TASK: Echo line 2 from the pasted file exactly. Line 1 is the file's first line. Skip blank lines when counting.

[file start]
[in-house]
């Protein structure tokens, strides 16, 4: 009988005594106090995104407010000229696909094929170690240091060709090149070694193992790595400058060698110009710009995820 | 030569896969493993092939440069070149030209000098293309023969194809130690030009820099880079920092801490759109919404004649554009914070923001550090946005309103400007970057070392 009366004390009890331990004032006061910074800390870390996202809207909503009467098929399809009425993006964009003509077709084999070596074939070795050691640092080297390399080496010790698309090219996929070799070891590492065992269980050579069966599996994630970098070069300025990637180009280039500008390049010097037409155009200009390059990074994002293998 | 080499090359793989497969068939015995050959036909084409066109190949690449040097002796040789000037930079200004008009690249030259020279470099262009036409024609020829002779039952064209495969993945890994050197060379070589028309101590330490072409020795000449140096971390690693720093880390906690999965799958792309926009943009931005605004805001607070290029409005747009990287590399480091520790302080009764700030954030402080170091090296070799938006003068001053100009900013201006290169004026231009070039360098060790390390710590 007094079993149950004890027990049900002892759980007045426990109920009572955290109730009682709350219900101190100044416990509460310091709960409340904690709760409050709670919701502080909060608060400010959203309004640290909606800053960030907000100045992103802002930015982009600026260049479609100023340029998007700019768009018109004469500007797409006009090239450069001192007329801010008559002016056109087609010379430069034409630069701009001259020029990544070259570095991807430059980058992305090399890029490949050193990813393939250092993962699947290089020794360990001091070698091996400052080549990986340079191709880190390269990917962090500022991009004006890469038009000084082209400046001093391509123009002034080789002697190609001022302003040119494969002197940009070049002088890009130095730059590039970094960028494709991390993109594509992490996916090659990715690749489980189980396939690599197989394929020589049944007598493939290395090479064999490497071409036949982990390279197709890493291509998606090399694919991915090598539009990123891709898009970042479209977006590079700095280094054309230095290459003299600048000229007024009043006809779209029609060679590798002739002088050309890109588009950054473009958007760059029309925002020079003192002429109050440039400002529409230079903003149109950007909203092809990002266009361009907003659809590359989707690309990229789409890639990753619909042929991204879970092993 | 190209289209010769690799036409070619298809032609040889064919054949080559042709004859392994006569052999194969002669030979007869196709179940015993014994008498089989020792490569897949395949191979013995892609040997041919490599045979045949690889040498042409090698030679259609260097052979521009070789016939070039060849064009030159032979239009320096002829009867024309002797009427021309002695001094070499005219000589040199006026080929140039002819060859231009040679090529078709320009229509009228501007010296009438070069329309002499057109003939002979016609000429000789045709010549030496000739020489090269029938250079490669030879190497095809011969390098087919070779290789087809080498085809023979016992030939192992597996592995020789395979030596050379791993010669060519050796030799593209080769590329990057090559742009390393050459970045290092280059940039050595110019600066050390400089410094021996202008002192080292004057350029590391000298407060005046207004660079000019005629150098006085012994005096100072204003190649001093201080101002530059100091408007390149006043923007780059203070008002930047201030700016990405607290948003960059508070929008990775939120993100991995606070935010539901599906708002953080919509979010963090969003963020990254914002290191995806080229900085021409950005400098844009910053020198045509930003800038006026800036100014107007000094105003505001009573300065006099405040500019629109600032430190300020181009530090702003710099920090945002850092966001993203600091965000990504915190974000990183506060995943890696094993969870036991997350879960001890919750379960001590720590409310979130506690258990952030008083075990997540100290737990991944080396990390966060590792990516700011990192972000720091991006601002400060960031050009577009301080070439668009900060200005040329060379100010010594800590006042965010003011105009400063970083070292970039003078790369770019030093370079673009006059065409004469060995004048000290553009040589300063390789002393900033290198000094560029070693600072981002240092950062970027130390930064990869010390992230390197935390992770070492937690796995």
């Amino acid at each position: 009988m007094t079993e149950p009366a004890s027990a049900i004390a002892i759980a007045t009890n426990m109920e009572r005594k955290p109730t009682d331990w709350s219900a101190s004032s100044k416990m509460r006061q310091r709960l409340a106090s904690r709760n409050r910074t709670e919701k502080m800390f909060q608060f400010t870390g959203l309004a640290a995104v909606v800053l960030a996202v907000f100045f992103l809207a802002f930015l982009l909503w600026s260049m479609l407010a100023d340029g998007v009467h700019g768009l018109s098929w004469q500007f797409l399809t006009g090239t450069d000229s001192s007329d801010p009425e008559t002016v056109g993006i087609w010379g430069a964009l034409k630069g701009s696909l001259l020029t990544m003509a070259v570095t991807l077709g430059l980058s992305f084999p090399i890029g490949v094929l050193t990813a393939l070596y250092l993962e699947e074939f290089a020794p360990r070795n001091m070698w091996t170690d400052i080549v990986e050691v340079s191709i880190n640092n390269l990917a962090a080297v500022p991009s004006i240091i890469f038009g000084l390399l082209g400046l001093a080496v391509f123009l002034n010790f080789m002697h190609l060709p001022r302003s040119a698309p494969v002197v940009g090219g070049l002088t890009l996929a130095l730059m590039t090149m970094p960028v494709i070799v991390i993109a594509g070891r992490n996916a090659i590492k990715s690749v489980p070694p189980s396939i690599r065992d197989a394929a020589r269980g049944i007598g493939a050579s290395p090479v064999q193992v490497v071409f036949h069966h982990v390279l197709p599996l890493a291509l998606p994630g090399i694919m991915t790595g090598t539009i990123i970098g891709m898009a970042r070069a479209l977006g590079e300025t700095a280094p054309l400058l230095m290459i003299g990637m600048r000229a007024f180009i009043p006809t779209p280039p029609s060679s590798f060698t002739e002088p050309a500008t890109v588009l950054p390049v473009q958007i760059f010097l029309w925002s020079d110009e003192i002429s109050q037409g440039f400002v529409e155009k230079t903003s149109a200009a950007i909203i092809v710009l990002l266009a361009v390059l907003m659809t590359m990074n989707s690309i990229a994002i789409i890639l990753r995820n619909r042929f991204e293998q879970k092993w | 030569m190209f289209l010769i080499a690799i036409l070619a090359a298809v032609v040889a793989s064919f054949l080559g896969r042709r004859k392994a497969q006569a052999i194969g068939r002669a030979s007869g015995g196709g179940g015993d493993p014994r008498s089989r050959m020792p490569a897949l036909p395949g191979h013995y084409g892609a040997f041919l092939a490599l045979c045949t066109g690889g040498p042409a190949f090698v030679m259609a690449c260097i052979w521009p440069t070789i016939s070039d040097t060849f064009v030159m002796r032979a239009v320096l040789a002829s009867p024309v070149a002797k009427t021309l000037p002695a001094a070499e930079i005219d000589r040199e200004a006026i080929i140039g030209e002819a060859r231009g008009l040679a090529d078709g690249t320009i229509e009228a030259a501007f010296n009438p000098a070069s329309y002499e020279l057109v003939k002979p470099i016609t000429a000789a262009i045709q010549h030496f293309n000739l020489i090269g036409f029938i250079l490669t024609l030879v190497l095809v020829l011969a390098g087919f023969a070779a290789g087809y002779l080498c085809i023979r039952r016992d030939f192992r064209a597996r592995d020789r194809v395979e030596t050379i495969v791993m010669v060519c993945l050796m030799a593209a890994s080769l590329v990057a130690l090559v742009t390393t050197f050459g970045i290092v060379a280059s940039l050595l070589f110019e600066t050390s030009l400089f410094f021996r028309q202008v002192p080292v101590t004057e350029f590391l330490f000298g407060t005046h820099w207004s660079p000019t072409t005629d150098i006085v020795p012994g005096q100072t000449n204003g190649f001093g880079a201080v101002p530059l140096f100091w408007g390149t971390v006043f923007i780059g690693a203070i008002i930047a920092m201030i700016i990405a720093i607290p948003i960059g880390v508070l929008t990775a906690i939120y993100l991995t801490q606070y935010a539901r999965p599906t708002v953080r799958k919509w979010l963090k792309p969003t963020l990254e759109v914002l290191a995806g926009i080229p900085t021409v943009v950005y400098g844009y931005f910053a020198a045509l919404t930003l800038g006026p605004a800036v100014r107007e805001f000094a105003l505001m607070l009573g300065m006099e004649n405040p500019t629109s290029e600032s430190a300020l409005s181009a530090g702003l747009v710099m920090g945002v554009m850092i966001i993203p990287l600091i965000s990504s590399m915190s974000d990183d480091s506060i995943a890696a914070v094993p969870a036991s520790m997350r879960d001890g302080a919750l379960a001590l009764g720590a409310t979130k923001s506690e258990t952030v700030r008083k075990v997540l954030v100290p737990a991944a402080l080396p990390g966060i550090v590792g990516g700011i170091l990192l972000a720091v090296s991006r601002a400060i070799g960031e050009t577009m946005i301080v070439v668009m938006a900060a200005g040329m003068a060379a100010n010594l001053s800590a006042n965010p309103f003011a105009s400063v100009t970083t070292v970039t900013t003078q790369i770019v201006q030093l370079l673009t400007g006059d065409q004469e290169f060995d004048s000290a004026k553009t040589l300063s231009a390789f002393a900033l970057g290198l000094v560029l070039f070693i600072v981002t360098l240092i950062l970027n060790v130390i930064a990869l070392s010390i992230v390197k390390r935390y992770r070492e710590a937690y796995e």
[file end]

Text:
């Protein structure tokens, strides 16, 4: 009988005594106090995104407010000229696909094929170690240091060709090149070694193992790595400058060698110009710009995820 | 030569896969493993092939440069070149030209000098293309023969194809130690030009820099880079920092801490759109919404004649554009914070923001550090946005309103400007970057070392 009366004390009890331990004032006061910074800390870390996202809207909503009467098929399809009425993006964009003509077709084999070596074939070795050691640092080297390399080496010790698309090219996929070799070891590492065992269980050579069966599996994630970098070069300025990637180009280039500008390049010097037409155009200009390059990074994002293998 | 080499090359793989497969068939015995050959036909084409066109190949690449040097002796040789000037930079200004008009690249030259020279470099262009036409024609020829002779039952064209495969993945890994050197060379070589028309101590330490072409020795000449140096971390690693720093880390906690999965799958792309926009943009931005605004805001607070290029409005747009990287590399480091520790302080009764700030954030402080170091090296070799938006003068001053100009900013201006290169004026231009070039360098060790390390710590 007094079993149950004890027990049900002892759980007045426990109920009572955290109730009682709350219900101190100044416990509460310091709960409340904690709760409050709670919701502080909060608060400010959203309004640290909606800053960030907000100045992103802002930015982009600026260049479609100023340029998007700019768009018109004469500007797409006009090239450069001192007329801010008559002016056109087609010379430069034409630069701009001259020029990544070259570095991807430059980058992305090399890029490949050193990813393939250092993962699947290089020794360990001091070698091996400052080549990986340079191709880190390269990917962090500022991009004006890469038009000084082209400046001093391509123009002034080789002697190609001022302003040119494969002197940009070049002088890009130095730059590039970094960028494709991390993109594509992490996916090659990715690749489980189980396939690599197989394929020589049944007598493939290395090479064999490497071409036949982990390279197709890493291509998606090399694919991915090598539009990123891709898009970042479209977006590079700095280094054309230095290459003299600048000229007024009043006809779209029609060679590798002739002088050309890109588009950054473009958007760059029309925002020079003192002429109050440039400002529409230079903003149109950007909203092809990002266009361009907003659809590359989707690309990229789409890639990753619909042929991204879970092993 | 190209289209010769690799036409070619298809032609040889064919054949080559042709004859392994006569052999194969002669030979007869196709179940015993014994008498089989020792490569897949395949191979013995892609040997041919490599045979045949690889040498042409090698030679259609260097052979521009070789016939070039060849064009030159032979239009320096002829009867024309002797009427021309002695001094070499005219000589040199006026080929140039002819060859231009040679090529078709320009229509009228501007010296009438070069329309002499057109003939002979016609000429000789045709010549030496000739020489090269029938250079490669030879190497095809011969390098087919070779290789087809080498085809023979016992030939192992597996592995020789395979030596050379791993010669060519050796030799593209080769590329990057090559742009390393050459970045290092280059940039050595110019600066050390400089410094021996202008002192080292004057350029590391000298407060005046207004660079000019005629150098006085012994005096100072204003190649001093201080101002530059100091408007390149006043923007780059203070008002930047201030700016990405607290948003960059508070929008990775939120993100991995606070935010539901599906708002953080919509979010963090969003963020990254914002290191995806080229900085021409950005400098844009910053020198045509930003800038006026800036100014107007000094105003505001009573300065006099405040500019629109600032430190300020181009530090702003710099920090945002850092966001993203600091965000990504915190974000990183506060995943890696094993969870036991997350879960001890919750379960001590720590409310979130506690258990952030008083075990997540100290737990991944080396990390966060590792990516700011990192972000720091991006601002400060960031050009577009301080070439668009900060200005040329060379100010010594800590006042965010003011105009400063970083070292970039003078790369770019030093370079673009006059065409004469060995004048000290553009040589300063390789002393900033290198000094560029070693600072981002240092950062970027130390930064990869010390992230390197935390992770070492937690796995």